Protests against student loan cuts intensify

When Denmark’s Minister of Education Morten Østergaard returned from paternity leave last Monday, he was met by students protesting outside his office and claims on a student union Facebook page that making cuts to student loans was “like wetting your pants to get warm in a snowstorm”.

Protests are mounting over ongoing governmental work on reforms that could slash DKK2 billion (US$360 million) from the student loan system by cutting support for the sixth year of study, which can currently be granted even if no exam is taken.

There are articles in the Danish press daily, arguing over the student loan system (SU) issue. Political parties are issuing statements, and an opinion poll showed that most Danes are against the cuts.

The Danish Student Union has announced an “SU Campaign Kick Off” on 16 February, and has asked students from across the country to attend, in order to plan further protests.

The Danish Chamber of Commerce issued a statement on “13 ways to cut the SU”. It proposed sharpening requirements for exams, not accepting the sixth year as a ‘delay year’, removing the option to claim a student loan for more than one degree and introducing an age ceiling of 30 years for eligibility for a student loan.

The chamber also proposed that student loans not be available for the summer months, as well as proposing the removal of so-called ‘café money’ – loans for students living at home – and the introduction of a bonus for students starting higher education immediately after completing school.

There was a reference to the work of the think-thank Kraka, which calculated that students on average spend 2.4 years on ‘sabbatical’ before embarking on higher education and that students on average take 1.5 to two years longer than required to complete degrees.

Senior analyst Mie Dalskov Pihl of the economic council of the labour union, the think-tank AE, said that 10,800 students – 8% of the total in bachelor or masters degrees – received student loans for longer than the five-year requirement, and that the AE therefore supported the planned cuts.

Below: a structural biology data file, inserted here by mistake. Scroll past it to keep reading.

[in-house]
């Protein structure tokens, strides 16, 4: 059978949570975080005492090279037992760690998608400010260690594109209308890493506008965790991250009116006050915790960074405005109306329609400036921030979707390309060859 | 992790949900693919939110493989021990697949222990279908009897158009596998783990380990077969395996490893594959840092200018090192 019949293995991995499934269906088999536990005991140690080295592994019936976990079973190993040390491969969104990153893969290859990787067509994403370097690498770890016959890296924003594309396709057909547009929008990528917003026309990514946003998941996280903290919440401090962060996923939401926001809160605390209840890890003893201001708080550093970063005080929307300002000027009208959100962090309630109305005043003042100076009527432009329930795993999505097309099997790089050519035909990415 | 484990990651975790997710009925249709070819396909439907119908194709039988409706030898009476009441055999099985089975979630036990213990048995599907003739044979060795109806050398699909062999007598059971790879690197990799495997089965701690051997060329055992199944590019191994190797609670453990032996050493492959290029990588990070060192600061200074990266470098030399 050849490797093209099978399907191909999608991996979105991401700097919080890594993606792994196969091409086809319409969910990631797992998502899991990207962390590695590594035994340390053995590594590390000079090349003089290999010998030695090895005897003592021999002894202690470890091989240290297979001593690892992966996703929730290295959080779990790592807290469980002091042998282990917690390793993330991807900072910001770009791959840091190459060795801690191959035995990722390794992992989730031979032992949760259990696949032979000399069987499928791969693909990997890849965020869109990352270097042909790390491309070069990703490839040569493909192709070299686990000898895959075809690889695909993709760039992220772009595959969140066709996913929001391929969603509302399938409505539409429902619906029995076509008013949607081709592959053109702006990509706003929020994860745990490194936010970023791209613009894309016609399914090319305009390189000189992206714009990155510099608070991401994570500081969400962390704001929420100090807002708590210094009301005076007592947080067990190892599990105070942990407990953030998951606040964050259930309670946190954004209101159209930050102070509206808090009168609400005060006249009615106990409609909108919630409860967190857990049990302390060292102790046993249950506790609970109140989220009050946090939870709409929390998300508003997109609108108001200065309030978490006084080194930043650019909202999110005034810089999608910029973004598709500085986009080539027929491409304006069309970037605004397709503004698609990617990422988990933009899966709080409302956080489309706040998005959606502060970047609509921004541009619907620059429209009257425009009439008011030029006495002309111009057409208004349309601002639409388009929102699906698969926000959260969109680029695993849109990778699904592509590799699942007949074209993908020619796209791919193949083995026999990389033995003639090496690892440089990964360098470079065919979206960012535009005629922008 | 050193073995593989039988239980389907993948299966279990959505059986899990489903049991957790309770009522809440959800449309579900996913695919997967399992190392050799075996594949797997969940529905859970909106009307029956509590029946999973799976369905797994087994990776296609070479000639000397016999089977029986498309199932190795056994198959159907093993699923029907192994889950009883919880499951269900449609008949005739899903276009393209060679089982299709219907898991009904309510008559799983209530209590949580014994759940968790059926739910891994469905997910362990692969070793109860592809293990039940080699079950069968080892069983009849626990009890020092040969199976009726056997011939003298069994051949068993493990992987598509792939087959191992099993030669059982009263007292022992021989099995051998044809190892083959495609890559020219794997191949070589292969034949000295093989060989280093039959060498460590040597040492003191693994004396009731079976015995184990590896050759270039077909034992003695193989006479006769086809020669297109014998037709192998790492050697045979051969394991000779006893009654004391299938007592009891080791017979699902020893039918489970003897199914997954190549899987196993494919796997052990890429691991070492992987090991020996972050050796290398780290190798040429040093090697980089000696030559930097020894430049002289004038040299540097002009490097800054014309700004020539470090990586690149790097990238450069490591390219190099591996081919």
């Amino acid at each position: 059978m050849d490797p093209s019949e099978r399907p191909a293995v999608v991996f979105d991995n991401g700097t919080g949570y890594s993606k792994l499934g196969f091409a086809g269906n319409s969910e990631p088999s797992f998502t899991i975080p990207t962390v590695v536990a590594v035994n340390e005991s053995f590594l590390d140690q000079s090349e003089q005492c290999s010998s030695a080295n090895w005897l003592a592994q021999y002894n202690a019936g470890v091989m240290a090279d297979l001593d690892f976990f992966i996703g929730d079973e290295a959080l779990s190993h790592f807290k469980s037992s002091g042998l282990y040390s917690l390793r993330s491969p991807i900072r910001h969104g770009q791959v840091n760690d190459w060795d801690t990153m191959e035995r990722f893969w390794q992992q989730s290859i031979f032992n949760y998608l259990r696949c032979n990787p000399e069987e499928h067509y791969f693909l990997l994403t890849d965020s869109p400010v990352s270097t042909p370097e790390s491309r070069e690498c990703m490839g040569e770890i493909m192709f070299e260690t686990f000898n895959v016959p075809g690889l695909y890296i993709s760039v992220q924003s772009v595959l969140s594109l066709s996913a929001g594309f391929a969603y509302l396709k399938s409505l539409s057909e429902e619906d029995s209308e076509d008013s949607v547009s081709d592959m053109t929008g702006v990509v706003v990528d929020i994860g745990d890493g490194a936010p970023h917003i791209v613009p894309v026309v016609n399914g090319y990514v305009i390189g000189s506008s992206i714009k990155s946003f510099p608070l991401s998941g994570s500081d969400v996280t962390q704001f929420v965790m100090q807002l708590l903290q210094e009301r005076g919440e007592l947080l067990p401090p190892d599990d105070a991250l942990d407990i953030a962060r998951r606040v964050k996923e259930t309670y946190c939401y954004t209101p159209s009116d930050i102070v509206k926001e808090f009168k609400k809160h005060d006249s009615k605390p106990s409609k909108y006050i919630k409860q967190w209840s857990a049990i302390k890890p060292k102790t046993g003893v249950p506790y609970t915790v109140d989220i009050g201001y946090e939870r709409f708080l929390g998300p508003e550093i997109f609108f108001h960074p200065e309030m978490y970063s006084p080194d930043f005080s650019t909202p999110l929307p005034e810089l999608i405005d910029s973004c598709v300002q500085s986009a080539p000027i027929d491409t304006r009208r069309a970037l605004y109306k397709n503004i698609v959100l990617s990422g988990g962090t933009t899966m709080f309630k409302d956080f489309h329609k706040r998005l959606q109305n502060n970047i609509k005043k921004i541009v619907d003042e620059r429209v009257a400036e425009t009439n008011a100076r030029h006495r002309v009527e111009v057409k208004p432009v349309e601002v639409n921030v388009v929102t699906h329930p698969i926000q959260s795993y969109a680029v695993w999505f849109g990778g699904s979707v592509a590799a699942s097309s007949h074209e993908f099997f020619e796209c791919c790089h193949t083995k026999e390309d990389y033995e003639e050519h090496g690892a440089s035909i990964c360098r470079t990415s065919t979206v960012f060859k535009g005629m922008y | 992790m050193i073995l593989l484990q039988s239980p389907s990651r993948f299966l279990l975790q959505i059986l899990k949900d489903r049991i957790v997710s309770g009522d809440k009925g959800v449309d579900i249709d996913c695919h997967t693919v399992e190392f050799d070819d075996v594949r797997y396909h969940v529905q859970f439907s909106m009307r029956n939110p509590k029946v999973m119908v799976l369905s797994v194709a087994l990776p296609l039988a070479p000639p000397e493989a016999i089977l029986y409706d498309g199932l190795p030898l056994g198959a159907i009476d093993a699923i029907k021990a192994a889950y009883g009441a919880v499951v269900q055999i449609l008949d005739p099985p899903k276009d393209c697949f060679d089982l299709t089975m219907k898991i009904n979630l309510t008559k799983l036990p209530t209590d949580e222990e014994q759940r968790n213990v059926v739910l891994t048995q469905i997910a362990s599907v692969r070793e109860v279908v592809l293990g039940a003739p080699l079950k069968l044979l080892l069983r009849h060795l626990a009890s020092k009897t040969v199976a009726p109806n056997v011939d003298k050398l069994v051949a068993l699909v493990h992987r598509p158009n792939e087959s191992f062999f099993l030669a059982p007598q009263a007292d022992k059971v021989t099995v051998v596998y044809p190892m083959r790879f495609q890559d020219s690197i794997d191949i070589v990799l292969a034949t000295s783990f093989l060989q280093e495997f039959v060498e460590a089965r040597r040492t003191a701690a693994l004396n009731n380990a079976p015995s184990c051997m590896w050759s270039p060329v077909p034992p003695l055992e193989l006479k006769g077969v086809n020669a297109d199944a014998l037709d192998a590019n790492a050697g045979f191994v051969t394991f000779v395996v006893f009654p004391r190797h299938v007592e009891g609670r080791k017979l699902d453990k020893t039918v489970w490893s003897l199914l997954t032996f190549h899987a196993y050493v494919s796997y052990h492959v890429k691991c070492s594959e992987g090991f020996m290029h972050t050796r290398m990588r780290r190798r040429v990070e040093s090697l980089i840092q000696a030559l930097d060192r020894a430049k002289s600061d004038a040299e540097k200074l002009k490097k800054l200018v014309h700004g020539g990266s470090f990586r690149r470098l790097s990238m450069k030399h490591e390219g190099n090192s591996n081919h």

A professor of economics at Copenhagen University, Peter Birch Sørensen, told the newspaper Information that the existing student loan system was in fact an “inverse Robin Hood-distribution”, because it was primarily children in well-off families who were benefiting.

Jakob Ruggard, the president of the Danish Student Union, immediately refuted the statistics, stating that Denmark today is number four among countries where most students complete their education.

“If the government removes the sixth year, we are at great risk of moving backwards on this list, because more students will not be able to complete their degrees – and that is a great cost both for society and for the individual student,” he argued.

Writing in Berlingske Tidende, Danish rectors presented a model that would reward students who complete their degrees on time but would not exclude those who do not.

The following day, students at Aarhus University protested outside the rector’s office. “The rector is demonstrating his own ignorance,” the student union said.

Getting student loan system reforms through parliament will require political handicraft by the minister, because the current government coalition was founded on statements against cuts to the student loan system.

However, the austerity agreement on the 2013 government budget and beyond is creating increasing demands for fresh money, especially since the cross-political agreement for 2006-12 in the so-called Globalisation Fund – which channelled 0.5% of gross national product, a total of DKK42 billion extra, for higher education and research – has not been renewed.

An indication of the budget squeeze is the months-long campaign of Prime Minister Helle Thorning Schmidt claiming a DKK1 billion discount to the Danish fee for the European Union (EU) budget.

EU Budget Commissioner Janusz Lewandowski, afraid of the implications for other EU member states, described the Danish claim as an “atomic bomb” for budget negotiations that have just started in Brussels, and rejected the discount.

The major newspaper Politiken asked: “Will the government take the risk of a reform that will move large groups of the electorate into opposition parties and bring thousands of students onto the streets demonstrating over the next weeks?”

The proposal for comprehensive university reform is expected at the end of March.